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Are you a resident of the United States for tax purposes?

Are you a resident of the United States for tax purposes?

Table of content

Many of our clients ask us if the type of VISA is related to the way they pay taxes within the United States as foreigners and the answer is no. To declare as an American resident, you must compulsorily meet the following:

1. Possess a citizenship card (Green Card) to be a permanent resident. 

2. Comply with the 183-day rule. (Tax residence)

Now, how the 183-day rule works:

a) Add the days you were present in the US during the fiscal year. (Example: 50 days).

b) Add a third of the days of the previous year in which you were present in the US (Example: 60 days/3 = 20 days).

c) Add the sixth part of the days of the second previous year in which you were present in the US (Example: 60 days/6= 10 days).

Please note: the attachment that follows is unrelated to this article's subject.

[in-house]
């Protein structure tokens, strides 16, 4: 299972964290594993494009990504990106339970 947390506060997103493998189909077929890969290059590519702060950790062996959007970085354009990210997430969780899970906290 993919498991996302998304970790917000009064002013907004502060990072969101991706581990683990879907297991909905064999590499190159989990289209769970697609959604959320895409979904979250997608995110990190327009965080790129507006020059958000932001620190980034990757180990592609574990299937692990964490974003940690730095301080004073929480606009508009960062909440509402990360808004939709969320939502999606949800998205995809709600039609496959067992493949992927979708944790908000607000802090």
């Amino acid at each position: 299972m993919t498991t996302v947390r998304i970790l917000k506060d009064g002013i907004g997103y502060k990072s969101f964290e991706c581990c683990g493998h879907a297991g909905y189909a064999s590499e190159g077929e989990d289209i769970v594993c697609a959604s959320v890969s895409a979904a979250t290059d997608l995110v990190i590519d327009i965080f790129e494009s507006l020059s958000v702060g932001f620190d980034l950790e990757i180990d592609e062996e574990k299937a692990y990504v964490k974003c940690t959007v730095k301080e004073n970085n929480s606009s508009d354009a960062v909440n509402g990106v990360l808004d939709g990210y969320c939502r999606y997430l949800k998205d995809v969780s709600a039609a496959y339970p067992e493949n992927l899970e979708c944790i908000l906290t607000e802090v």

d) If the sum of these 3 years equals or exceeds 183 days, you are an American tax resident within the US, even if you are not a resident for immigration matters. This means that a foreign person with a tourist visa can be considered an American tax resident, as long as they meet the above premises.

Important: Arrival and departure days must be counted as full days.

According to the example raised in the previous premises:

Current fiscal year: 50 days.

Previous fiscal year: 20 days.

Second previous fiscal year: 10 days.

Total days: 80 days

Consequently, this person would not be a US Tax Resident because the sum of the days spent within the territory in the last 3 years is less than 183 days.

Additional information to take into consideration:

1. The taxpayer must be present for at least 31 days within the calendar year object of the computation and additionally comply with what is mentioned in previous paragraphs. 

2. There are exceptions for people: In transit, who have medical conditions that prevent them from traveling, studentsonsular staff, and others.

Visit the IRS website for more information.

Jhoan Landaez
CFO Prodezk

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